- if the employee is on leave or no longer with the company
- if the employee can not reasonably be expected to access the T4 electronically
- if the employer cannot meet the above conditions for secure electronic transfer (unless the employee had previously provided consent to receive the T4 slip electronically)
It is important to note that Budget 2017 does not consider email to be a secure method of transferring sensitive information included in the T4 slip, and it does not permit employers to use email as a method of distributing the T4 to employees without their prior consent. So, the only case in which a T4 slip is permitted to be distributed to an employee by email is if the employee has previously provided (written or electronic) consent to receive one copy of the T4 by email.
Visit this page on the CRA website for more information.
The Charities Directorate of the Canada Revenue Agency does, indeed, have rules around accumulation of property. The particular rule that charities are probably thinking about if they’re worried about the size of their accumulated surplus is the disbursement quota (DQ). The purpose of the DQ is to establish a minimum requirement for spending on charitable activities, with reference to the wealth that a charity has accumulated. As long as you maintain an appropriate level of charitable activity – measured through your spending – you are compliant with this rule.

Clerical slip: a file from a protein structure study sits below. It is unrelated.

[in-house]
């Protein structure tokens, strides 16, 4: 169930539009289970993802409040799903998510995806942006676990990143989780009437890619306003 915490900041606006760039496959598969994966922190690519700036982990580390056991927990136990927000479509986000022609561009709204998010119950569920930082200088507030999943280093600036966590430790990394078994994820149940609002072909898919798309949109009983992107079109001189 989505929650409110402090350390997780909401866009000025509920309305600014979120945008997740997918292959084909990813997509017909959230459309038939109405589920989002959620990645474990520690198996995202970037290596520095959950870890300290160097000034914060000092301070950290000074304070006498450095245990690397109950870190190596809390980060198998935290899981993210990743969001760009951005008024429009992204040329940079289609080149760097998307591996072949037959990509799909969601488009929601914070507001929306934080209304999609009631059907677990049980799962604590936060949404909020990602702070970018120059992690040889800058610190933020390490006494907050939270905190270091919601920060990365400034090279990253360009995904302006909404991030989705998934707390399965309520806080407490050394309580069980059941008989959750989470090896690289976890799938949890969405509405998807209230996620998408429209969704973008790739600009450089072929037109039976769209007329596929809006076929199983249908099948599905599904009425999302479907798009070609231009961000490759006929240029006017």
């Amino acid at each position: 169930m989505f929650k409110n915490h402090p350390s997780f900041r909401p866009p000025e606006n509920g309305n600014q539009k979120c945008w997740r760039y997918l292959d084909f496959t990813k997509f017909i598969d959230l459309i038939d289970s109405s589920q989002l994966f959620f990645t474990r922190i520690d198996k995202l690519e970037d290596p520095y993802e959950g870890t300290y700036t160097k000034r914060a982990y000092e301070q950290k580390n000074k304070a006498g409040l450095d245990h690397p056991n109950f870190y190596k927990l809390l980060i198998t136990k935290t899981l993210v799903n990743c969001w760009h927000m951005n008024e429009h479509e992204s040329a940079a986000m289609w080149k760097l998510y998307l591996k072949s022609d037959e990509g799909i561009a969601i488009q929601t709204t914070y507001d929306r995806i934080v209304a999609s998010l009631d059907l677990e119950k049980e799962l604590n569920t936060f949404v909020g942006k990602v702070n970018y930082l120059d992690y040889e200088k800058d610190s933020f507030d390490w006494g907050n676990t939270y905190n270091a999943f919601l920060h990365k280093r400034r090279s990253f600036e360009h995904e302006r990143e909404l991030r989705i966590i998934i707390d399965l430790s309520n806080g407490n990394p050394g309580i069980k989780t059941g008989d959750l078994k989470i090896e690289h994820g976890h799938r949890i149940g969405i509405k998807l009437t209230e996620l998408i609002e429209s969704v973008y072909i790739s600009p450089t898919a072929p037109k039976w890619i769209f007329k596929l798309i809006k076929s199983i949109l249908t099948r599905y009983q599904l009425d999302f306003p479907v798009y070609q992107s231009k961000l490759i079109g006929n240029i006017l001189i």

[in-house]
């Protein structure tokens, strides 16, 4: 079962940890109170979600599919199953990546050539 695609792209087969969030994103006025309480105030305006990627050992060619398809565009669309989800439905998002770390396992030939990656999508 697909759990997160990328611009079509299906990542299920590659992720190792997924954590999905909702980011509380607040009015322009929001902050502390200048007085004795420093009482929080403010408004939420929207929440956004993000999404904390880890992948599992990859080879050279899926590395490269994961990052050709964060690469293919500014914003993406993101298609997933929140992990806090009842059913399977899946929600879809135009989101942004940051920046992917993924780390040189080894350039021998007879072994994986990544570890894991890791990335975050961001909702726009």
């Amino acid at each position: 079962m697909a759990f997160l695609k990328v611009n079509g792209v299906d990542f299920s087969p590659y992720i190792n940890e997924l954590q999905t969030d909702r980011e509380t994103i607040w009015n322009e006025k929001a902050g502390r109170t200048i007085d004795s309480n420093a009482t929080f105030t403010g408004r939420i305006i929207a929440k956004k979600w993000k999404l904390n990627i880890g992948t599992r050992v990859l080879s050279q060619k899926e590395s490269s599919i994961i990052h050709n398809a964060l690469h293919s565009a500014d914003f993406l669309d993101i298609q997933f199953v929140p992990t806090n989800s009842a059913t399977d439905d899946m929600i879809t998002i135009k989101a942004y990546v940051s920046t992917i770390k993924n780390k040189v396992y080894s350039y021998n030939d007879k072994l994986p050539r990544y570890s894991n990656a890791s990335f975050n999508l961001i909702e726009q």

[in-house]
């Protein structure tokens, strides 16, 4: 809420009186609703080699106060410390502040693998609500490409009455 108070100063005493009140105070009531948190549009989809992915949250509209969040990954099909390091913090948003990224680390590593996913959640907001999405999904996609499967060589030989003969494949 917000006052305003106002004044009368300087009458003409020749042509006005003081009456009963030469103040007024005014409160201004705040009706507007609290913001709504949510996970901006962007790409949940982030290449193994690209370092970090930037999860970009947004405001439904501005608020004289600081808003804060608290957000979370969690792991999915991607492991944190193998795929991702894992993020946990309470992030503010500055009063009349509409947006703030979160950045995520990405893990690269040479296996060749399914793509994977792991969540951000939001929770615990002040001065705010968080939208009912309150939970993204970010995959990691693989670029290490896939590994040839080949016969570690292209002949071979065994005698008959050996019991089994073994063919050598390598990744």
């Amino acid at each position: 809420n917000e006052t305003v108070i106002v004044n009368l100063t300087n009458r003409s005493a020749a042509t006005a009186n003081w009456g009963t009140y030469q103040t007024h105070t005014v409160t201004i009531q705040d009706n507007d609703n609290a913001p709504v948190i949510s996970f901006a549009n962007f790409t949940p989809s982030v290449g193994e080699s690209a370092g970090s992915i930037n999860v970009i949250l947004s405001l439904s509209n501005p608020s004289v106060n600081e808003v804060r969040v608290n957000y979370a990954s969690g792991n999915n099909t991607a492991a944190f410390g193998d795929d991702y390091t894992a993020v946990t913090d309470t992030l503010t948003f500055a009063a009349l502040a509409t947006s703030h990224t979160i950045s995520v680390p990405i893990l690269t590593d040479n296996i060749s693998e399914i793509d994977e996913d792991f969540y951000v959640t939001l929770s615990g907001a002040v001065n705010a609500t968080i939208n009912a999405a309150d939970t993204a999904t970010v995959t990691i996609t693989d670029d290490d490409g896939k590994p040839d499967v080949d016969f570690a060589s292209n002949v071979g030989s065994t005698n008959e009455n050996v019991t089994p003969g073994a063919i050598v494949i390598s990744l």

CRA provides guidance about its spending requirements here. Note that there are separate rules for charitable organizations, which exist to deliver charitable programs and services, and foundations, which exist to support charitable programs and services.